Elmlightment: first impressions of Elm

I have been going back and forth with Elm for a couple of years now and never really got to test it out properly until recently when I was given the chance to write this post for our tech blog. I found this to be the perfect opportunity to provide an overview of my experience so far, some of my pain points and my journey to being “productive”.

The other day someone asked me why I’m so interested in frontend tooling when I’m mainly a backend programmer, and the answer is simple, I find frontend development to be more complex. User interactions can get extremely convoluted and unwanted side effects tend to be quite difficult to track. Therefore, it’s only natural for me to try to find a tool that helps manage my application state in a sensible manner.

First impressions

I already knew some Elm syntax and constructs so I went straight to a tutorial which people within the Reddit community recommended. This tutorial explains basic Elm concepts and guides you through making a simple application.
Even if somewhat rushed I found it to be a great introduction. What I couldn’t find there I found on the official guide which goes into a bit more detail on each concept.
Upon finishing the tutorials I proceeded to create a small project on my own which you can find here.

Since the language and application architecture was new to me, in the beginning I found it really complicated and felt like dropping it altogether. It took a good two days of dedicating myself to it before it finally clicked and realized just how simple everything in Elm actually is.


The Platform

It has more of a platform feel to it rather than just a language. Not only the syntax but the architecture and tooling felt really robust and easy to use. In the time I’ve been using it, not once did I need to reach to external Javascript libraries. Everything “just works” and the process of installing Elm libraries and keeping track of dependencies is very straightforward.


Just like Haskell’s, albeit certain differences, I found Elm syntax to be really aesthetically pleasing and elegant.

To me, this function is easy to read, doesn’t have any unnecessary syntax and the signature (which is optional by the wway) only helps in the readability.

Compiler and Type system

By far Elm’s most powerful feature (and most people would agree) is its type system and its compiler errors. I’m not much of a fan of static typing but in Elm (or any ML style type system for that matter) types are so powerful and flexible that it doesn’t feel constrained at all. Contrary to most compilers I’ve encountered, Elm’s compiler messages are actually helpful when trying to find a problem. So much so, that I always found it immediately every time I got one.

Take this example from Elm’s website :

Even without knowing the language you can easily identify the problem just by reading the error message and this, to me, is a huge plus in the developer experience.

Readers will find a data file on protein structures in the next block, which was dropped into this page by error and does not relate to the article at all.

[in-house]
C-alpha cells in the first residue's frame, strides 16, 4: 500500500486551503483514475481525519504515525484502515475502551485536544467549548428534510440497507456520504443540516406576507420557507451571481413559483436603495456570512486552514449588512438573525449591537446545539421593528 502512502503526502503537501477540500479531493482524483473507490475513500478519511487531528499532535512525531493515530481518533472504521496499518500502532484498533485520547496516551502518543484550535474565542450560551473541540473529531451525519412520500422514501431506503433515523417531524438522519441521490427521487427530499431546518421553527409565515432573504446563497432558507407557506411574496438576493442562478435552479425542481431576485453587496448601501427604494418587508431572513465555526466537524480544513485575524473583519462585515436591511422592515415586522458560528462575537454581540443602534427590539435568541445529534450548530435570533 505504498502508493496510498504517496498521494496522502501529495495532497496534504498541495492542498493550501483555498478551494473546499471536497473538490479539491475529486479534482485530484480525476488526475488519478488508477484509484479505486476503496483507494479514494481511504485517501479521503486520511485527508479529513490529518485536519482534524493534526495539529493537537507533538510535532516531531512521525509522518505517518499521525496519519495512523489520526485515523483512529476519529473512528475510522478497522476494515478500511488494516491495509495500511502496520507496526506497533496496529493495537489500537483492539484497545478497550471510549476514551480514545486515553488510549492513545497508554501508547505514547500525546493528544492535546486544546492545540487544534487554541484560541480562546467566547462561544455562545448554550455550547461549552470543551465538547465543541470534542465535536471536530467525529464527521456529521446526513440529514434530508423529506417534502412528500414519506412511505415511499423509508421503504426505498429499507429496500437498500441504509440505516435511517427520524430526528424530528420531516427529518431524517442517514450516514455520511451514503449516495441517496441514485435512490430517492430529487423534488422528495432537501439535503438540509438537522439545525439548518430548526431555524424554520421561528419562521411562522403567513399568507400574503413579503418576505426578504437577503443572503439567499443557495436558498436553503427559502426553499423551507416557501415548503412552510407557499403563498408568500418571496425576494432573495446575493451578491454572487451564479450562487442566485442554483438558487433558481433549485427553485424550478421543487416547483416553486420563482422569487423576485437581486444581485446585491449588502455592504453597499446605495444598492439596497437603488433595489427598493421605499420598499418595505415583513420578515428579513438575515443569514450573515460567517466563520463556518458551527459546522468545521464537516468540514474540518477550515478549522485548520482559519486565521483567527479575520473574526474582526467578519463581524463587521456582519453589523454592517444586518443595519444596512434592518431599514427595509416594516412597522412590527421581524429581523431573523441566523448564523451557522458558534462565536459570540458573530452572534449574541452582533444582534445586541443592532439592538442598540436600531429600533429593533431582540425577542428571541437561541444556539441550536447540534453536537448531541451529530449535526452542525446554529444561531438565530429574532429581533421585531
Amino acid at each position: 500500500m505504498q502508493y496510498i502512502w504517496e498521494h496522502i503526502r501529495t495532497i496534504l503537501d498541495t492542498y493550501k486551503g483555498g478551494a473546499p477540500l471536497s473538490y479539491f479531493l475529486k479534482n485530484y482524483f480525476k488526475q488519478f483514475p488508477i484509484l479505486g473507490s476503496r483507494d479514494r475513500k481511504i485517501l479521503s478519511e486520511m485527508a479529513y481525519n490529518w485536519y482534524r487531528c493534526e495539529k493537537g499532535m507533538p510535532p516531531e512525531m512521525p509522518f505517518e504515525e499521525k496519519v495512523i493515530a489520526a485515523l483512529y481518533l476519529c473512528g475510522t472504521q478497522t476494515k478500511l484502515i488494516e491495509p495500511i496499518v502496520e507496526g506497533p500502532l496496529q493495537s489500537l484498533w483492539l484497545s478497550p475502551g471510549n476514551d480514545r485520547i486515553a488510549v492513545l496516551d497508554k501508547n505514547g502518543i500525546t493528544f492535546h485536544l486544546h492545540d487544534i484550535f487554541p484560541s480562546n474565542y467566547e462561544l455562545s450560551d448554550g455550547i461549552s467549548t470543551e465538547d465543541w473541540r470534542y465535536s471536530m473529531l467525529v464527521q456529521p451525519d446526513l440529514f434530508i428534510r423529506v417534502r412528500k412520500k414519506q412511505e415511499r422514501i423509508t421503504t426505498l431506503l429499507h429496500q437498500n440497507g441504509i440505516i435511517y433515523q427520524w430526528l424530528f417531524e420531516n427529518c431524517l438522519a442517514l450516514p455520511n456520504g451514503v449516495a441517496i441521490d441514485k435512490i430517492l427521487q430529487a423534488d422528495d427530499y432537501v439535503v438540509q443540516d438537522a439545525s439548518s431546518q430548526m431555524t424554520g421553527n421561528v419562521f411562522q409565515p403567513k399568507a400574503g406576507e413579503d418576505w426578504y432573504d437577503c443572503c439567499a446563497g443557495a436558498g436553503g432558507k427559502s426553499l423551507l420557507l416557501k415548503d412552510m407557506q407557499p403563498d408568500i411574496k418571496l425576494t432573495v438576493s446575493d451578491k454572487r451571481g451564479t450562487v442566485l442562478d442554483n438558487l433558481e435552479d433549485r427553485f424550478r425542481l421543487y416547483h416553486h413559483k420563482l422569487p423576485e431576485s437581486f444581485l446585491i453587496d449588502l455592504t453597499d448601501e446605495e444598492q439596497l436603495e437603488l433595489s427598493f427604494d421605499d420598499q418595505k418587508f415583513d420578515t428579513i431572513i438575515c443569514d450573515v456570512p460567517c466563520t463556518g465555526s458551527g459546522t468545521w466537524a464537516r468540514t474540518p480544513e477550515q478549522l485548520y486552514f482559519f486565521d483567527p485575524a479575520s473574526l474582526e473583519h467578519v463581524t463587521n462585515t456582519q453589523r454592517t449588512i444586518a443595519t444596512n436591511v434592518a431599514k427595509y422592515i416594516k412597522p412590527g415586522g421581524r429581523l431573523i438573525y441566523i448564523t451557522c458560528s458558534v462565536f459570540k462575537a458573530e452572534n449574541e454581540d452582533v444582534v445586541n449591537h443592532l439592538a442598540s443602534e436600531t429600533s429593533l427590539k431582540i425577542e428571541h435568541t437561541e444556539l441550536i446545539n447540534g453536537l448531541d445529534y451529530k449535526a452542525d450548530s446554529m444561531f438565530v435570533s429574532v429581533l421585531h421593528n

Elm is a pretty good introduction to functional programming if you ask me. Complicated functional concepts for beginners such as monads are abstracted away. I didn’t need to go out of my way to learn what they are before doing IO operations.


Over the past months I’ve been delving more and more into functional programming and have actually been implementing functional practices in my Javascript code every time I can but nothing can beat actual referential transparency. If you have the option to do it someone is bound to do it so I would rather not to be given the option to create un-pure code at all.

Pain points

I didn’t experience anything that I would call a real “pain point” but people could have trouble with some concepts, especially if they don’t have a background in functional programming.

Another concept I found difficult to wrap my head around was union types and the type system in general.

Like in the example above, seeing types being used as entities by themselves without having necessarily any value associated with them was a little confusing in the beginning.

I struggled the most with how to structure my application. I had tried other tools like React and Vue before but I always followed some guidelines regarding project structure that most people seemed to accept, but in Elm, I couldn’t find such a thing. The most common answer I found on Reddit was to drop everything in a couple of files and just refactor when I felt things were getting too big which, to me, wasn’t really a satisfying answer.

It wasn’t until I watched a video where Richard Feldman, who is probably the biggest Elm promoter out there, talk (among other things) about how to organize your application logic that I started thinking that the “refactor as you move along” approach was actually not a bad idea.

As it turns out, Elm is extremely easy to refactor. There is no such thing as missing a case when doing pattern matching or forgetting to import a module during a refactor because the compiler will yell at you. I constantly read the phrase “if it compiles it probably works” when people referred to Haskell and with Elm I found that to be true as well.


All in all, it took me about 2 weeks of researching and watching tutorials to get a basic application going on my own. Therefore, I would say adoption time is pretty minimal and definitely worth it for the guarantees and productivity Elm provides.

I did not look much into features like Javascript interop. Instead, I focused more on the basics. Leaving room for more exploration of elm functionalities in the future.

Stay tuned for more on elm in upcoming posts.